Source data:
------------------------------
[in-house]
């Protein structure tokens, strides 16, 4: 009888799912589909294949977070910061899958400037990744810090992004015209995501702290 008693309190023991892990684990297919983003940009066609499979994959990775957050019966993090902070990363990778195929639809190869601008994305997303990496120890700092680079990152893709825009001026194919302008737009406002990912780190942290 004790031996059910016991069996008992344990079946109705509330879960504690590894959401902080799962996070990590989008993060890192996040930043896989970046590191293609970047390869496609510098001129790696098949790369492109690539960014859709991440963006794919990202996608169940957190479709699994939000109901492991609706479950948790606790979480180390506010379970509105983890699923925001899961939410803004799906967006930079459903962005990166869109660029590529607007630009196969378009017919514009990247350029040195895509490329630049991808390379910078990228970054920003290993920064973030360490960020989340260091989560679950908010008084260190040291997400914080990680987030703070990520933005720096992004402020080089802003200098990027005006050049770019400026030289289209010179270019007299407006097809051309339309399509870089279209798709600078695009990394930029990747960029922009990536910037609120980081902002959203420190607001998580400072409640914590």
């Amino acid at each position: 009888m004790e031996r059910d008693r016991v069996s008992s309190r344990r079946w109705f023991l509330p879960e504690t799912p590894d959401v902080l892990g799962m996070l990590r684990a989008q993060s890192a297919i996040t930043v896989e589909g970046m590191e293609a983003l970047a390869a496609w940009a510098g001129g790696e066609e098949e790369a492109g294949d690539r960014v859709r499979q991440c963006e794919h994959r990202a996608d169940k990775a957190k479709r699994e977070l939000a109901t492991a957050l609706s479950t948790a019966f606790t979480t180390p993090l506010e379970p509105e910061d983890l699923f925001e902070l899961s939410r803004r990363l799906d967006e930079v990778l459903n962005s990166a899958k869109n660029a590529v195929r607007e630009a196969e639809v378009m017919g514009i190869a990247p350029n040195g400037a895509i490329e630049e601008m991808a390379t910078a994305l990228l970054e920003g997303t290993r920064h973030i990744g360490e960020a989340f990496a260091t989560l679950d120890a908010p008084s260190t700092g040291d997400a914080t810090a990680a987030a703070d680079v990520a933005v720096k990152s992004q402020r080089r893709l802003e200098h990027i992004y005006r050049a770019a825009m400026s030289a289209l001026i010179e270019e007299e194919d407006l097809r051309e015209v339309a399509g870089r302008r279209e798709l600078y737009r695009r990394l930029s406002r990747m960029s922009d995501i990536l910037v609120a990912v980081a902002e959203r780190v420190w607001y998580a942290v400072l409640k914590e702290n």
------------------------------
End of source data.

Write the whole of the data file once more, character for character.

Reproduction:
[in-house]
């Protein structure tokens, strides 16, 4: 009888799912589909294949977070910061899958400037990744810090992004015209995501702290 008693309190023991892990684990297919983003940009066609499979994959990775957050019966993090902070990363990778195929639809190869601008994305997303990496120890700092680079990152893709825009001026194919302008737009406002990912780190942290 004790031996059910016991069996008992344990079946109705509330879960504690590894959401902080799962996070990590989008993060890192996040930043896989970046590191293609970047390869496609510098001129790696098949790369492109690539960014859709991440963006794919990202996608169940957190479709699994939000109901492991609706479950948790606790979480180390506010379970509105983890699923925001899961939410803004799906967006930079459903962005990166869109660029590529607007630009196969378009017919514009990247350029040195895509490329630049991808390379910078990228970054920003290993920064973030360490960020989340260091989560679950908010008084260190040291997400914080990680987030703070990520933005720096992004402020080089802003200098990027005006050049770019400026030289289209010179270019007299407006097809051309339309399509870089279209798709600078695009990394930029990747960029922009990536910037609120980081902002959203420190607001998580400072409640914590």
């Amino acid at each position: 009888m004790e031996r059910d008693r016991v069996s008992s309190r344990r079946w109705f023991l509330p879960e504690t799912p590894d959401v902080l892990g799962m996070l990590r684990a989008q993060s890192a297919i996040t930043v896989e589909g970046m590191e293609a983003l970047a390869a496609w940009a510098g001129g790696e066609e098949e790369a492109g294949d690539r960014v859709r499979q991440c963006e794919h994959r990202a996608d169940k990775a957190k479709r699994e977070l939000a109901t492991a957050l609706s479950t948790a019966f606790t979480t180390p993090l506010e379970p509105e910061d983890l699923f925001e902070l899961s939410r803004r990363l799906d967006e930079v990778l459903n962005s990166a899958k869109n660029a590529v195929r607007e630009a196969e639809v378009m017919g514009i190869a990247p350029n040195g400037a895509i490329e630049e601008m991808a390379t910078a994305l990228l970054e920003g997303t290993r920064h973030i990744g360490e960020a989340f990496a260091t989560l679950d120890a908010p008084s260190t700092g040291d997400a914080t810090a990680a987030a703070d680079v990520a933005v720096k990152s992004q402020r080089r893709l802003e200098h990027i992004y005006r050049a770019a825009m400026s030289a289209l001026i010179e270019e007299e194919d407006l097809r051309e015209v339309a399509g870089r302008r279209e798709l600078y737009r695009r990394l930029s406002r990747m960029s922009d995501i990536l910037v609120a990912v980081a902002e959203r780190v420190w607001y998580a942290v400072l409640k914590e702290n």